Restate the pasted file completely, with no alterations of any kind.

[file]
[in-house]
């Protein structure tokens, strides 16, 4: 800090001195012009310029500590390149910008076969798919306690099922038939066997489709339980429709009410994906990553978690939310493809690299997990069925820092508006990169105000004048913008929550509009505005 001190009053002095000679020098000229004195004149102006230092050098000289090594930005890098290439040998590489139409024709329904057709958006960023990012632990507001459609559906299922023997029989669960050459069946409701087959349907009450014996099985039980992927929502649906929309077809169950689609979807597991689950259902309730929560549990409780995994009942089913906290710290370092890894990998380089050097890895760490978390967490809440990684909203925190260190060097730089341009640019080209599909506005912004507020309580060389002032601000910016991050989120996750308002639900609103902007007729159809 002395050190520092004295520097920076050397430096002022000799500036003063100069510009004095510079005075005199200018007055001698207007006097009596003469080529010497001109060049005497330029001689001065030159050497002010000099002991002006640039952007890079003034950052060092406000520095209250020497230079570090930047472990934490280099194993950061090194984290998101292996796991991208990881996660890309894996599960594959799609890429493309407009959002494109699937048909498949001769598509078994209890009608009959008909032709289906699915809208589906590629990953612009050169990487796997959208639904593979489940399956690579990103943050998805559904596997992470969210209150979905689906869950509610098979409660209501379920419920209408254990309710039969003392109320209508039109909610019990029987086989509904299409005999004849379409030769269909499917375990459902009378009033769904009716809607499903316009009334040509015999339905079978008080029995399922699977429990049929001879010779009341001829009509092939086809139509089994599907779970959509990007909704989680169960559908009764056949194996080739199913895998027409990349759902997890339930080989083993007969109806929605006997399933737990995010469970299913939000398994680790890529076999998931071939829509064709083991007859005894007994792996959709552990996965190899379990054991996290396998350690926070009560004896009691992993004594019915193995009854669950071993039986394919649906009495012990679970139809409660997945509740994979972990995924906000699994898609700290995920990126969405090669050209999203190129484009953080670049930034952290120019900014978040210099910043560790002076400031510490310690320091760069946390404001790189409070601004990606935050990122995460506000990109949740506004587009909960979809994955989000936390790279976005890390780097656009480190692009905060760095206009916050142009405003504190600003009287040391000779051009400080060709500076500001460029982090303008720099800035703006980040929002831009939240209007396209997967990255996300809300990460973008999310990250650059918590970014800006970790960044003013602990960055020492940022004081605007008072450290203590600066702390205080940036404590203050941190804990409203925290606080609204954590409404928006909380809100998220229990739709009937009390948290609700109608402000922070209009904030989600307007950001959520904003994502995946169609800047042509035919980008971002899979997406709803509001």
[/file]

[in-house]
């Protein structure tokens, strides 16, 4: 800090001195012009310029500590390149910008076969798919306690099922038939066997489709339980429709009410994906990553978690939310493809690299997990069925820092508006990169105000004048913008929550509009505005 001190009053002095000679020098000229004195004149102006230092050098000289090594930005890098290439040998590489139409024709329904057709958006960023990012632990507001459609559906299922023997029989669960050459069946409701087959349907009450014996099985039980992927929502649906929309077809169950689609979807597991689950259902309730929560549990409780995994009942089913906290710290370092890894990998380089050097890895760490978390967490809440990684909203925190260190060097730089341009640019080209599909506005912004507020309580060389002032601000910016991050989120996750308002639900609103902007007729159809 002395050190520092004295520097920076050397430096002022000799500036003063100069510009004095510079005075005199200018007055001698207007006097009596003469080529010497001109060049005497330029001689001065030159050497002010000099002991002006640039952007890079003034950052060092406000520095209250020497230079570090930047472990934490280099194993950061090194984290998101292996796991991208990881996660890309894996599960594959799609890429493309407009959002494109699937048909498949001769598509078994209890009608009959008909032709289906699915809208589906590629990953612009050169990487796997959208639904593979489940399956690579990103943050998805559904596997992470969210209150979905689906869950509610098979409660209501379920419920209408254990309710039969003392109320209508039109909610019990029987086989509904299409005999004849379409030769269909499917375990459902009378009033769904009716809607499903316009009334040509015999339905079978008080029995399922699977429990049929001879010779009341001829009509092939086809139509089994599907779970959509990007909704989680169960559908009764056949194996080739199913895998027409990349759902997890339930080989083993007969109806929605006997399933737990995010469970299913939000398994680790890529076999998931071939829509064709083991007859005894007994792996959709552990996965190899379990054991996290396998350690926070009560004896009691992993004594019915193995009854669950071993039986394919649906009495012990679970139809409660997945509740994979972990995924906000699994898609700290995920990126969405090669050209999203190129484009953080670049930034952290120019900014978040210099910043560790002076400031510490310690320091760069946390404001790189409070601004990606935050990122995460506000990109949740506004587009909960979809994955989000936390790279976005890390780097656009480190692009905060760095206009916050142009405003504190600003009287040391000779051009400080060709500076500001460029982090303008720099800035703006980040929002831009939240209007396209997967990255996300809300990460973008999310990250650059918590970014800006970790960044003013602990960055020492940022004081605007008072450290203590600066702390205080940036404590203050941190804990409203925290606080609204954590409404928006909380809100998220229990739709009937009390948290609700109608402000922070209009904030989600307007950001959520904003994502995946169609800047042509035919980008971002899979997406709803509001």